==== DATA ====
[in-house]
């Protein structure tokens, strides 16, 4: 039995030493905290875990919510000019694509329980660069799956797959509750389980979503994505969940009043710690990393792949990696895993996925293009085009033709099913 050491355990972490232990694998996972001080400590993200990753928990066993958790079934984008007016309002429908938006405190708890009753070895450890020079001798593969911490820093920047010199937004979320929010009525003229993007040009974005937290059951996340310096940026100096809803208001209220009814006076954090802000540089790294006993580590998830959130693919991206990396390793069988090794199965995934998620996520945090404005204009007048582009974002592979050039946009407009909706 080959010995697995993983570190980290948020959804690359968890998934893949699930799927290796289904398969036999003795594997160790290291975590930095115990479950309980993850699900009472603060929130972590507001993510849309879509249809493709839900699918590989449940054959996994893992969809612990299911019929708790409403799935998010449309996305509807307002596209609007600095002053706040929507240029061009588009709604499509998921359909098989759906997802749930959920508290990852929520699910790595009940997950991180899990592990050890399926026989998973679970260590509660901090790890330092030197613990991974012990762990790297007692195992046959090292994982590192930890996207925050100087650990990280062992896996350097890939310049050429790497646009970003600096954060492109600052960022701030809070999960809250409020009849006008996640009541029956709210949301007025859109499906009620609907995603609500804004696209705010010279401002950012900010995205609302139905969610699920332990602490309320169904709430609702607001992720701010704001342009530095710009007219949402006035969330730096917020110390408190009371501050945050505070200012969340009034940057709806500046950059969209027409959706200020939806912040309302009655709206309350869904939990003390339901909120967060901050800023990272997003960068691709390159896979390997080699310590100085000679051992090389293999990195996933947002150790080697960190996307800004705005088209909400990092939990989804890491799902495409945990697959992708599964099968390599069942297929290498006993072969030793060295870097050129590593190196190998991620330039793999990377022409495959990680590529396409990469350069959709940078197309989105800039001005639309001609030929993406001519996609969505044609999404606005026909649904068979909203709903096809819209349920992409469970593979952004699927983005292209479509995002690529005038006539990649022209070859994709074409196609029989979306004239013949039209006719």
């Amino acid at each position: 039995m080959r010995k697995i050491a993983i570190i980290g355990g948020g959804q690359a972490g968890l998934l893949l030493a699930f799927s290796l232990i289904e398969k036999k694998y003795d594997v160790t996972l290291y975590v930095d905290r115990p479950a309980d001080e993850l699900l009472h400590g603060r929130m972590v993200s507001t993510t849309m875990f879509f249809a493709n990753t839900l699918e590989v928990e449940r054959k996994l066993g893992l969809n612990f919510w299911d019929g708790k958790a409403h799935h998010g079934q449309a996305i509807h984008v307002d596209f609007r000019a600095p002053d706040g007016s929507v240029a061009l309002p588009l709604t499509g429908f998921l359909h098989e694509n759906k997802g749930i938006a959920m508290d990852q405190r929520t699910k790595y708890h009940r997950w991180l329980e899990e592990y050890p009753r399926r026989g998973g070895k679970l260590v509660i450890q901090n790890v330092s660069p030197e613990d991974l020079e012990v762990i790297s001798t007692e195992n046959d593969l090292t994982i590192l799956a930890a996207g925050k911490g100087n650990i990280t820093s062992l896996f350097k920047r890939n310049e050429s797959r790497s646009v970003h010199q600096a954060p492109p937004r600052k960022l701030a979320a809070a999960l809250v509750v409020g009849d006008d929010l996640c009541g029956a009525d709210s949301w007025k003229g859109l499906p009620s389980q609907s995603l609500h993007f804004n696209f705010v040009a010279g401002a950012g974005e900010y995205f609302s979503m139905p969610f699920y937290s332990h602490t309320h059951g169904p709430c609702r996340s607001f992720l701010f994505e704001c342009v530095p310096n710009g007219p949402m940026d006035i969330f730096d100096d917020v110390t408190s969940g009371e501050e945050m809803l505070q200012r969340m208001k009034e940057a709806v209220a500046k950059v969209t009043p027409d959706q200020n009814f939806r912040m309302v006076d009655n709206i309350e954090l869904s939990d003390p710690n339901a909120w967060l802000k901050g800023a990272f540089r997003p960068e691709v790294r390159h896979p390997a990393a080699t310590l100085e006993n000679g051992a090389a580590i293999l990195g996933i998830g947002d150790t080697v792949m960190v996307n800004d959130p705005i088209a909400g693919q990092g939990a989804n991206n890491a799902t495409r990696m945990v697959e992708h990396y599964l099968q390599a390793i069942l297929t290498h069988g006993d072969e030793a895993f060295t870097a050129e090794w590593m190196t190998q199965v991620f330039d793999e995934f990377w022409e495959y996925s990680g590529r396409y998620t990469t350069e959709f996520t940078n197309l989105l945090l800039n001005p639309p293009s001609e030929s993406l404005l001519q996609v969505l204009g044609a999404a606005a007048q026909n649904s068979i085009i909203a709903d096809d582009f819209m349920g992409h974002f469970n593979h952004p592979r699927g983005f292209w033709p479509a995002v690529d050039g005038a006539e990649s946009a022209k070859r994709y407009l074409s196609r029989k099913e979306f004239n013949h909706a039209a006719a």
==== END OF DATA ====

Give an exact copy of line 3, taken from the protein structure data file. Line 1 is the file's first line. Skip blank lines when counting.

């Amino acid at each position: 039995m080959r010995k697995i050491a993983i570190i980290g355990g948020g959804q690359a972490g968890l998934l893949l030493a699930f799927s290796l232990i289904e398969k036999k694998y003795d594997v160790t996972l290291y975590v930095d905290r115990p479950a309980d001080e993850l699900l009472h400590g603060r929130m972590v993200s507001t993510t849309m875990f879509f249809a493709n990753t839900l699918e590989v928990e449940r054959k996994l066993g893992l969809n612990f919510w299911d019929g708790k958790a409403h799935h998010g079934q449309a996305i509807h984008v307002d596209f609007r000019a600095p002053d706040g007016s929507v240029a061009l309002p588009l709604t499509g429908f998921l359909h098989e694509n759906k997802g749930i938006a959920m508290d990852q405190r929520t699910k790595y708890h009940r997950w991180l329980e899990e592990y050890p009753r399926r026989g998973g070895k679970l260590v509660i450890q901090n790890v330092s660069p030197e613990d991974l020079e012990v762990i790297s001798t007692e195992n046959d593969l090292t994982i590192l799956a930890a996207g925050k911490g100087n650990i990280t820093s062992l896996f350097k920047r890939n310049e050429s797959r790497s646009v970003h010199q600096a954060p492109p937004r600052k960022l701030a979320a809070a999960l809250v509750v409020g009849d006008d929010l996640c009541g029956a009525d709210s949301w007025k003229g859109l499906p009620s389980q609907s995603l609500h993007f804004n696209f705010v040009a010279g401002a950012g974005e900010y995205f609302s979503m139905p969610f699920y937290s332990h602490t309320h059951g169904p709430c609702r996340s607001f992720l701010f994505e704001c342009v530095p310096n710009g007219p949402m940026d006035i969330f730096d100096d917020v110390t408190s969940g009371e501050e945050m809803l505070q200012r969340m208001k009034e940057a709806v209220a500046k950059v969209t009043p027409d959706q200020n009814f939806r912040m309302v006076d009655n709206i309350e954090l869904s939990d003390p710690n339901a909120w967060l802000k901050g800023a990272f540089r997003p960068e691709v790294r390159h896979p390997a990393a080699t310590l100085e006993n000679g051992a090389a580590i293999l990195g996933i998830g947002d150790t080697v792949m960190v996307n800004d959130p705005i088209a909400g693919q990092g939990a989804n991206n890491a799902t495409r990696m945990v697959e992708h990396y599964l099968q390599a390793i069942l297929t290498h069988g006993d072969e030793a895993f060295t870097a050129e090794w590593m190196t190998q199965v991620f330039d793999e995934f990377w022409e495959y996925s990680g590529r396409y998620t990469t350069e959709f996520t940078n197309l989105l945090l800039n001005p639309p293009s001609e030929s993406l404005l001519q996609v969505l204009g044609a999404a606005a007048q026909n649904s068979i085009i909203a709903d096809d582009f819209m349920g992409h974002f469970n593979h952004p592979r699927g983005f292209w033709p479509a995002v690529d050039g005038a006539e990649s946009a022209k070859r994709y407009l074409s196609r029989k099913e979306f004239n013949h909706a039209a006719a």